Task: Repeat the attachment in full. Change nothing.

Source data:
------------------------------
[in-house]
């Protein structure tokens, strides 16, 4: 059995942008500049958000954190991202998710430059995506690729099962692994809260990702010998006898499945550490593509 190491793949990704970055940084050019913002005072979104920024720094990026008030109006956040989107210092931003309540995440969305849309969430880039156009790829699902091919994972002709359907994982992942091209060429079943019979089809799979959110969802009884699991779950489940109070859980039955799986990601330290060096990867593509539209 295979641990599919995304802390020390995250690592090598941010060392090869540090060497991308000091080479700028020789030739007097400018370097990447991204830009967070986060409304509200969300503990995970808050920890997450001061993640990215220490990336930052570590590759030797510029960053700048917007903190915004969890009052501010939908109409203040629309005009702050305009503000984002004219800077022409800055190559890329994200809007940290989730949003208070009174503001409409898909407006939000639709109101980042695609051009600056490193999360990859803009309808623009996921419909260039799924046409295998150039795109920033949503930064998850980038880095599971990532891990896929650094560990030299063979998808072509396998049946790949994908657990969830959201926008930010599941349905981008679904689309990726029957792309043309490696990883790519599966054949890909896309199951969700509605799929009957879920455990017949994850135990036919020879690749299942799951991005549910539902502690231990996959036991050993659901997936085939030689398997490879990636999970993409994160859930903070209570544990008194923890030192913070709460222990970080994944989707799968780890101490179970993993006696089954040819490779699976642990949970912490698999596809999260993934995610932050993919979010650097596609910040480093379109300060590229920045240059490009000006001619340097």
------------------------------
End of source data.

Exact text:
[in-house]
């Protein structure tokens, strides 16, 4: 059995942008500049958000954190991202998710430059995506690729099962692994809260990702010998006898499945550490593509 190491793949990704970055940084050019913002005072979104920024720094990026008030109006956040989107210092931003309540995440969305849309969430880039156009790829699902091919994972002709359907994982992942091209060429079943019979089809799979959110969802009884699991779950489940109070859980039955799986990601330290060096990867593509539209 295979641990599919995304802390020390995250690592090598941010060392090869540090060497991308000091080479700028020789030739007097400018370097990447991204830009967070986060409304509200969300503990995970808050920890997450001061993640990215220490990336930052570590590759030797510029960053700048917007903190915004969890009052501010939908109409203040629309005009702050305009503000984002004219800077022409800055190559890329994200809007940290989730949003208070009174503001409409898909407006939000639709109101980042695609051009600056490193999360990859803009309808623009996921419909260039799924046409295998150039795109920033949503930064998850980038880095599971990532891990896929650094560990030299063979998808072509396998049946790949994908657990969830959201926008930010599941349905981008679904689309990726029957792309043309490696990883790519599966054949890909896309199951969700509605799929009957879920455990017949994850135990036919020879690749299942799951991005549910539902502690231990996959036991050993659901997936085939030689398997490879990636999970993409994160859930903070209570544990008194923890030192913070709460222990970080994944989707799968780890101490179970993993006696089954040819490779699976642990949970912490698999596809999260993934995610932050993919979010650097596609910040480093379109300060590229920045240059490009000006001619340097």